What property investors need to know about navigating an uncertain environment in 2022

Property investors need to take stock and assess the current economic environment to ensure they are prepared to meet the challenges and opportunities the current year may bring. The year is destined to bring further uncertainty thanks to the Omicron variant, potential interest rate rises, federal and state elections, in addition to the ending of many government stimulus schemes.

In February 2022, Reserve Bank of Australia (RBA) Governor Philip Lowe flagged that inflation had picked up more quickly than the RBA had expected, but remains lower than in many other countries. The Central Bank’s forecast is for underlying inflation to increase further in coming quarters to around 3.25 per cent, before declining to around 2.75 per cent over 2023. In his update, Mr Lowe said the RBA Board is committed to maintaining highly supportive monetary conditions and will not increase the cash rate until actual inflation is sustainably within the 2 to 3 per cent target range. Further, he said the Omicron outbreak has affected the economy, but it has not derailed the economic recovery. The Australian economy remains resilient and spending is expected to pick up as case numbers trend lower. The RBA’s central forecast is for GDP growth of around 4.25 per cent over 2022 and 2 per cent over 2023. While nobody knows what the future holds, it is possible to look at the relationship between commercial real estate and inflation for insight.

Inflation and commercial property

Occupier demand

Real estate demand has a large impact on real estate asset performance. High market vacancies can negatively impact rental growth, reducing the power of the inflation link for leases. However, higher quality assets typically have lower vacancy rates, longer leases and greater pricing power. Real estate demand can also shift over time. For example, in recent times the commercial market has seen some of the property submarkets perform well, including properties related to hospital, medical and industrial facilities. This can be contrasted with shopping centre retail returns, which were challenged by pandemic-related issues and compounded by structural, longer-term shifts in online retail growth.


During economic downturns, real estate can follow the negative performances of equities and bonds. We know that times of economic uncertainty can be concerning for property investors and we saw how many became spooked during such events as the GFC and 9/11. As a result, many liquidated their property portfolios and moved into other investments. However, in an economic recovery, real estate returns and values have historically grown in conjunction with the rebound in inflation. No doubt many would have regretted their decisions to liquidate their property holdings when the economy and market bounced back, and they were left on the sidelines.


We also know that property is considered one approach to hedge against inflation, given the asset class usually has little correlation with stocks and bonds. Investors choose to invest in real estate for the potential benefits of reducing volatility and potential risk. Commercial properties can be rented out via long-term leases that are adjusted for inflation, which can provide a hedge against inflation. CBRE’s 2022 Pacific Real Estate Market Outlook recently predicted that Australian superannuation funds could channel at least $68 billion into the commercial real estate sector over the next two years with immigration, capital flows, residential prices and commercial rent growth to be key market drivers. CBRE’s report also said that building on last year’s record sales of $50 billion, offshore investment is expected to remain a key driver. CBRE’s Head of Research, Pacific, Sameer Chopra said the numbers could be even larger if funds chase the inflation hedge offered by real estate.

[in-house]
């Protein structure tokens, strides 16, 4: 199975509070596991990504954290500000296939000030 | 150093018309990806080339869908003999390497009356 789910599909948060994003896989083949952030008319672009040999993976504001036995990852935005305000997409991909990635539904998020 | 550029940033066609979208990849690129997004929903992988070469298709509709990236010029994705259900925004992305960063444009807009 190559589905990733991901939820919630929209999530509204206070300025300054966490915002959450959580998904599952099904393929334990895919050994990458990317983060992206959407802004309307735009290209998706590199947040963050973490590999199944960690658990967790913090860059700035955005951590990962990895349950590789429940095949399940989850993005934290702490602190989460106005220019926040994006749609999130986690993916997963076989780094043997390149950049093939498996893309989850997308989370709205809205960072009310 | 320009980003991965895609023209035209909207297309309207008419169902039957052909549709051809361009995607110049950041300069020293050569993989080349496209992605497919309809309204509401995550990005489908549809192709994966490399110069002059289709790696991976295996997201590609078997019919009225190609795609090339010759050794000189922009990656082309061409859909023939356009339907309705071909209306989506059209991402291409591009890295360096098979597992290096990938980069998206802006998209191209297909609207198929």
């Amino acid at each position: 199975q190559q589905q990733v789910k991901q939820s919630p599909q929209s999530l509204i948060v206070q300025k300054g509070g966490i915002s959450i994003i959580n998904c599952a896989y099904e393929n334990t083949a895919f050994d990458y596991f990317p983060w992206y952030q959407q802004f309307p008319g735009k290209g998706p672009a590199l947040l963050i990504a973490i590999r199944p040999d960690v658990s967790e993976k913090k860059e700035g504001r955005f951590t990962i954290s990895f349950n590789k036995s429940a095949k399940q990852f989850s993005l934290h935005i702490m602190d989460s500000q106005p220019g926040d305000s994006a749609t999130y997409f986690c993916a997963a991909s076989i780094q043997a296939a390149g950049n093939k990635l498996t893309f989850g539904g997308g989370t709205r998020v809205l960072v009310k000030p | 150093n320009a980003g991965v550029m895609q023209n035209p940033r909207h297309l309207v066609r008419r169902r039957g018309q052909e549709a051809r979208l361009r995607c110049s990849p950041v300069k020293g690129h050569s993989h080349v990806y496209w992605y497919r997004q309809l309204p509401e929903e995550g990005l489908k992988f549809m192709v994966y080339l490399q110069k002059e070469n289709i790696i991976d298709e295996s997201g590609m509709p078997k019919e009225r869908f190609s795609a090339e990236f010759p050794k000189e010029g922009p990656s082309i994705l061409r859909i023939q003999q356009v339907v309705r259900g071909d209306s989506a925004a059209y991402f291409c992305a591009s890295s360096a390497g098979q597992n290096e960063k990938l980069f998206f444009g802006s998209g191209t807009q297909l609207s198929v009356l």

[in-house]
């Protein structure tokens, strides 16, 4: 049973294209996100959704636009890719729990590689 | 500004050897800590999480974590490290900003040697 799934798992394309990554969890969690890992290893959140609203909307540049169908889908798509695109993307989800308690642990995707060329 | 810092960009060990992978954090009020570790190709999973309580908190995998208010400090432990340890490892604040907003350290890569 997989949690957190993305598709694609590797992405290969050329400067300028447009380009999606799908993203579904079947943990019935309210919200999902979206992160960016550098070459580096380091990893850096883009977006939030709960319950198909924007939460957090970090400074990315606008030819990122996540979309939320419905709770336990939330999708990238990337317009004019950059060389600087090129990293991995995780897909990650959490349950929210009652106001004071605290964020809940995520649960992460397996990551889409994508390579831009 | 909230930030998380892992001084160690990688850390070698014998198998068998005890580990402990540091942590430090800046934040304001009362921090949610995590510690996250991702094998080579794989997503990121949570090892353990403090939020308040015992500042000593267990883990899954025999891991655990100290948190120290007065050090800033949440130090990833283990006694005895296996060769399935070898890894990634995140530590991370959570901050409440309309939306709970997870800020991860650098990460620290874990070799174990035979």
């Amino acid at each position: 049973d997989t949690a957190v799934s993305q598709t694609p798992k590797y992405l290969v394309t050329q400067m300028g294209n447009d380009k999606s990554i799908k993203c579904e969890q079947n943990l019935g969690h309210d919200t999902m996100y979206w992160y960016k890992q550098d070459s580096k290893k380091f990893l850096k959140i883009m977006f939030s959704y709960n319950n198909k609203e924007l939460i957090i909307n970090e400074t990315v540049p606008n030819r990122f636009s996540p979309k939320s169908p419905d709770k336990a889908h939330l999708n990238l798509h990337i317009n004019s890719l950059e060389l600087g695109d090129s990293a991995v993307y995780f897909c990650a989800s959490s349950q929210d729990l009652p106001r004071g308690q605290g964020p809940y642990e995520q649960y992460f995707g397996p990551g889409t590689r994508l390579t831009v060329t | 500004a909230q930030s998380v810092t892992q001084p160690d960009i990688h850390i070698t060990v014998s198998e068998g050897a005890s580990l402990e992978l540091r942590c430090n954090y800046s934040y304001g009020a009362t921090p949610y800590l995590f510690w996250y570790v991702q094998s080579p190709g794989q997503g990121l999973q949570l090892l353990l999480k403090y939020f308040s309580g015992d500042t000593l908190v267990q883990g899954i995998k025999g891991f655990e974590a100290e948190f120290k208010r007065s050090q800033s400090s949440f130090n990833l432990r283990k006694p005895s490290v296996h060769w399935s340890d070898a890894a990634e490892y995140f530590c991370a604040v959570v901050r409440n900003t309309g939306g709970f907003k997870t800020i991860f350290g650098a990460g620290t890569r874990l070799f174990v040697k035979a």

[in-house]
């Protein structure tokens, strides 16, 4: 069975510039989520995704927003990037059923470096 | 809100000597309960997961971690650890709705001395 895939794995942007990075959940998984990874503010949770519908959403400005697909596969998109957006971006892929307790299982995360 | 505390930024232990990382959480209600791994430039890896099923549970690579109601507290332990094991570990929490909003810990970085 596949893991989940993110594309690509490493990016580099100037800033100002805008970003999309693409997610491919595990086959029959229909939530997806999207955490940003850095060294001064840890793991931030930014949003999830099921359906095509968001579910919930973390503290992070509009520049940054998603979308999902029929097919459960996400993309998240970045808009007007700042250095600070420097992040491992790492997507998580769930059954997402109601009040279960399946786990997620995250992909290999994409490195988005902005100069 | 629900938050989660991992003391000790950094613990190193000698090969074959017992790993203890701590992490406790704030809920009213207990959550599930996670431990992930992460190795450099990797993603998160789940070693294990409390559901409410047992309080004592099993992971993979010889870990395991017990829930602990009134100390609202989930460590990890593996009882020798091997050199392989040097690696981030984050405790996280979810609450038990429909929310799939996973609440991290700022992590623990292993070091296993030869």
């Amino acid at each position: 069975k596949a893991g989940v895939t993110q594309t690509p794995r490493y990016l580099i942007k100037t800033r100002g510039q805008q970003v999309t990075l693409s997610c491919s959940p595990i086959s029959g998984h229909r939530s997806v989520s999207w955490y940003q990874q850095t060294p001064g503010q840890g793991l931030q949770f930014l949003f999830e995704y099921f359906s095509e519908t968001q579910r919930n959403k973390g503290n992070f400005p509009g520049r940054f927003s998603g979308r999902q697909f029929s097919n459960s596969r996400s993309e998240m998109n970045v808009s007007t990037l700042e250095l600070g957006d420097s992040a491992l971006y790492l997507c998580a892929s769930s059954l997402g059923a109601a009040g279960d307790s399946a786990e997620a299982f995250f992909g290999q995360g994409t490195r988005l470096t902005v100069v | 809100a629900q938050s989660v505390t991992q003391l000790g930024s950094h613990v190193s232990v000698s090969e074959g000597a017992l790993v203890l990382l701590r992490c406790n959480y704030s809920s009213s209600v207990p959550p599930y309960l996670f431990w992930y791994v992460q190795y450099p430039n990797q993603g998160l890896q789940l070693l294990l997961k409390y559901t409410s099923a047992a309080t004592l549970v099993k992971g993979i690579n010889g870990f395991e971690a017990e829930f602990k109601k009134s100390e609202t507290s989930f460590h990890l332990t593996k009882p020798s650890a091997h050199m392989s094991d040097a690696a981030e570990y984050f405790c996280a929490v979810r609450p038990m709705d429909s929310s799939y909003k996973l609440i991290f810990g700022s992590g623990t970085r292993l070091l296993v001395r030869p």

Thinking of investing in property

If you are thinking about investing in property one option is via investing in a property investment fund which provides the expertise of professional investment managers. Quanta is an Australian property investment group with a proven track record of delivering enhanced returns from its property trusts. Our focus is on building our experience in the property market in order to achieve our investors’ goals. Driven by trust and opportunity, we use our collective property knowledge and capabilities to seek value-adding investment opportunities and actively manage assets to produce great returns.

Important Notice:

All information in this article has been prepared for the purpose of general information only, without reference to any particular person’s investment objectives, financial situation or particular need. Potential investors should obtain their own professional advice before making any investment decisions. Neither Quanta Investment Funds Pty Ltd (ACN  657 780 928, AFSL No. 477075), nor any of its related entities or associates, give any guarantee or provides any assurance as to the performance of an investment in or the underlying assets of, the funds, the repayment of capital or any particular rate of capital or income return. Investments are subject to investment and other risks, including delays in repayment and loss of income and capital invested. Past performance is not a reliable indication of future performance. Nothing on this article constitutes an offer or invitation in any place in which, or to any person to whom, it would not be lawful to make such an offer or invitation. The distribution of this information may be restricted by law and persons who come into possession of it who are not in Australia should seek advice on and observe any such restrictions. Any failure to comply with such restrictions may constitute a violation of applicable securities laws.